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Autism as an adult woman

(11 Posts)
SeahorseSaddle Wed 10-Jun-20 19:03:57

Looking for women who have been diagnosed as adults with autism please.

Autism runs in my family and a friend recently asked if I had ever been tested because she always thought I may be on the spectrum. It led to a bit of thinking and I looked at how Autism presents in women and a lot of it sounds like me.

I'm not really sure whether to go and get tested or what a diagnosis would actually mean for me if I was on the spectrum. I wonder would it make any difference to know one way or the other.

So I guess I'm wondering in what way has being confirmed as Autistic been helpful to you?

OP’s posts: |
HatRack Wed 10-Jun-20 19:14:38

I was diagnosed a couple of months ago. I feel more righteous about the shitty way people have treated me at times.

XDownwiththissortofthingX Wed 10-Jun-20 19:35:02

It's helped only in the sense that I no longer resent a lot of things about myself that used to make me uncomfortable.

I've stopped caring about the fact that I don't value some of the things other people do, and that I don't enjoy some of life's supposed universal pleasures. I used to think I was 'weird' and abhorrent, and felt a degree of guilt, whereas now I know I'm perfectly normal, just different to NT people, so I no longer beat myself into the ground about those differences.

I can't say it's been of any practical help, or altered anything for the better in a practical sense. I just do what I do with a more relaxed outlook now, and no longer feel the need to constantly apologise for who I am, so yes, on the whole a diagnosis has been beneficial to me.

NoMoreDickheads Wed 10-Jun-20 19:38:45

It's helped me a lot, to forgive myself when I cock up socially, and understand my past of being bullied etc.

SeahorseSaddle Wed 10-Jun-20 21:39:12

Thanks for sharing your experiences, they've given me more to think about.

OP’s posts: |
TirisfalPumpkin Wed 10-Jun-20 21:46:51

I was diagnosed as an adult. I get no extra support with anything in particular. It has helped me to know that things I’ve found difficult all my life are not just me being stupid.

Go for it, but expect a very long wait if you go NHS pathway.

RLEOM Thu 11-Jun-20 00:21:51

It made me understand myself more, from a different perspective. I reflect on past events and see them in a new light.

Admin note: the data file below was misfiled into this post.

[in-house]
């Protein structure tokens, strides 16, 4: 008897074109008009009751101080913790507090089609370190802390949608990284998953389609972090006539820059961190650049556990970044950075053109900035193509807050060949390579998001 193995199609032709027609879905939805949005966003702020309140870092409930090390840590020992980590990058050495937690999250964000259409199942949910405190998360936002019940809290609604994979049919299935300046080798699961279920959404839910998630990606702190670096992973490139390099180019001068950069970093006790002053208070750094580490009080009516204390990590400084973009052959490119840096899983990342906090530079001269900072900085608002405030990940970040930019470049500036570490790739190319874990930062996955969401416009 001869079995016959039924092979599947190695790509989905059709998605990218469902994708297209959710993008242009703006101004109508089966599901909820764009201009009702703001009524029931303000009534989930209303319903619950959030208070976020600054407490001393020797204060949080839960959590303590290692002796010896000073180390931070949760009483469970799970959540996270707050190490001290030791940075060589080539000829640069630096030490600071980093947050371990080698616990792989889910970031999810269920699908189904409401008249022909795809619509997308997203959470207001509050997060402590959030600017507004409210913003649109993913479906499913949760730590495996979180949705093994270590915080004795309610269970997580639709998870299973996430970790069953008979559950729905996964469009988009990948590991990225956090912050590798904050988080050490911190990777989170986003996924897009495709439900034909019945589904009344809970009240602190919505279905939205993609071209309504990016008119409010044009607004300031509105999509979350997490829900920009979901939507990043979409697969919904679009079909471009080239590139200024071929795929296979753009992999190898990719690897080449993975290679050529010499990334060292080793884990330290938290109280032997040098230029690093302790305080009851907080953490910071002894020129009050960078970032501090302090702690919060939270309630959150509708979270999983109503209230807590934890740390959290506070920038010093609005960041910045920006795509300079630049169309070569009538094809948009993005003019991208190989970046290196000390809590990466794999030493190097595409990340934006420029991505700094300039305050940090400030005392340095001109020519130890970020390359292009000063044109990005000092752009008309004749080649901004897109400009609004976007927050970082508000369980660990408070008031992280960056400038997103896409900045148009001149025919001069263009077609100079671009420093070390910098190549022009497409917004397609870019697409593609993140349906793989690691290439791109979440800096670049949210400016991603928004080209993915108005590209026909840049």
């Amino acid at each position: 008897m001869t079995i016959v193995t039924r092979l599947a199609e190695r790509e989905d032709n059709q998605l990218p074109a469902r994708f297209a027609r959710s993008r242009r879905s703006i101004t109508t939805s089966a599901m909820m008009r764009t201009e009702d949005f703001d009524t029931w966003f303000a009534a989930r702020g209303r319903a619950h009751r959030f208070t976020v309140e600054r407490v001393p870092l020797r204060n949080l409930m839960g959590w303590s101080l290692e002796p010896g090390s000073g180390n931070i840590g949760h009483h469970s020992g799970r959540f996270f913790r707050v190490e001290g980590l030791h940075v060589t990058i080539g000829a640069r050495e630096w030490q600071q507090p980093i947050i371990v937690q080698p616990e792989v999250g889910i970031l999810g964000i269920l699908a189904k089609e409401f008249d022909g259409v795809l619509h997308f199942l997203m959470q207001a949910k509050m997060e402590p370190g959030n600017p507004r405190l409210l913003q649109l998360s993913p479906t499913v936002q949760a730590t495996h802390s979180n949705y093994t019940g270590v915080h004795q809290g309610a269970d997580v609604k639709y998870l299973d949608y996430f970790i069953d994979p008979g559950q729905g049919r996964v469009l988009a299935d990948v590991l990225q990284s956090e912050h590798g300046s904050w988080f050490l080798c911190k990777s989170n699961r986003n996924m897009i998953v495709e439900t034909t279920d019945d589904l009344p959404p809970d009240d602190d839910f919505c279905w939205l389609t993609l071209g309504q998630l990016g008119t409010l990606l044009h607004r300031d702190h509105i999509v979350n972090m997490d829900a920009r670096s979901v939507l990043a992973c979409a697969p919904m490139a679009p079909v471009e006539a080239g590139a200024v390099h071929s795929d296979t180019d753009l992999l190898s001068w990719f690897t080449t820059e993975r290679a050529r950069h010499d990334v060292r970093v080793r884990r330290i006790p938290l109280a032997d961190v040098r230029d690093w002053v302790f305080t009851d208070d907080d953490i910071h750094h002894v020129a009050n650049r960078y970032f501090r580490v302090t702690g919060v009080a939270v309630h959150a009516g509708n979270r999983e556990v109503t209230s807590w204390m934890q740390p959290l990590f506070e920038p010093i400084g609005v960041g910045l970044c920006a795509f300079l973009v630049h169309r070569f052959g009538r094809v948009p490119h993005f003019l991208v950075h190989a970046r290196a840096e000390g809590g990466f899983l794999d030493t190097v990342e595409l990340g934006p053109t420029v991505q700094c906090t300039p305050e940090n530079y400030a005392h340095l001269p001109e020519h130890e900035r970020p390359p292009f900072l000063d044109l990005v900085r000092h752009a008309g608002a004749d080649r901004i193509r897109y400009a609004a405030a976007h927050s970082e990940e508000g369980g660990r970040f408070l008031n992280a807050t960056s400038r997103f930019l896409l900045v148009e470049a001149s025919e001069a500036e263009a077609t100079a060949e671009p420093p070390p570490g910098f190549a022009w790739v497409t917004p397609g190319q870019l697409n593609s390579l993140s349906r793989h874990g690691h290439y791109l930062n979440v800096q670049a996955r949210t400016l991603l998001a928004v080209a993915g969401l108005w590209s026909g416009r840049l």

Haworthia Thu 11-Jun-20 00:25:55

I have two kids, one diagnosed with ASD and one on the diagnosis pathway, and over the last couple of years have realised I’m almost certainly autistic too.

It was a relief when I finally made peace with it. All my life I’ve felt like a bit of a failure socially. A massive failure actually. Blamed myself. Now everything makes sense. I can look back at my entire life, going right back to early schooldays and it all makes sense.

I have no idea how adult women go about being taken seriously (I guess having autistic kids helps) so I’m interested to see your responses.

honeylulu Thu 11-Jun-20 08:19:37

I haven't been diagnosed but my 15 year old son was diagnosed with ASD last year (after a long process - I first raised it with school when he was 11) and he's now about to be assessed for ADHD (privately or we'd be waiting another year) which is often comorbid with ASD and which his ASD assessor was sure he had.

Along the way I've done a lot of reading about these conditions and how they present in different people, including females, the genetic link and so on. I realised a few tears ago that I almost certainly have ASD and probably ADD (without the H) too.

It's been a relief to be honest and explains so much. All my life people have often seemed to dislike, avoid or be annoyed by me (even my own mother). I've often struggled to fit in yet can't understand where I am going wrong. "On paper" I am doing everything right! But I just seem to be slightly on a different wavelength to everyone else. In turn this has led to feelings of selfconciousness and anxiety about social situations.

Since my realisation I've been much happier knowing there is a reaction and I'm not a bad/ horrible/ unloveable person. I've stopped "beating myself up" and think more kindly about myself. I'm less anxious as a result which has been like a weight lifting.

I don't think I will seek a diagnosis because I'm not sure it will offer anything enriching at age 46. Despite my (at times shockingly bad) poor executive functions I have made a success out of life. I'm a partner in a law firm and happily married (two children) to a husband who has always just accepted me. I have a handful of good friends and can manage to "get by" with acquaintances.

I'm not even sure an early diagnosis would have helped. I might have "let myself off" and not tried so hard.

Good luck OP, I wish you all the best.

honeylulu Thu 11-Jun-20 08:21:36

"Reason" not "reaction", sorry!

Punxsutawney Thu 11-Jun-20 08:34:10

honey very similar situation here. Ds was diagnosed last year age 15 and it has really opened my eyes to neurodiversity. It would explain so many of the issues I have had especially as a child. I'm struggling though and it's really difficult to think about, some of the these things I have never shared with anyone.

Good luck sea.

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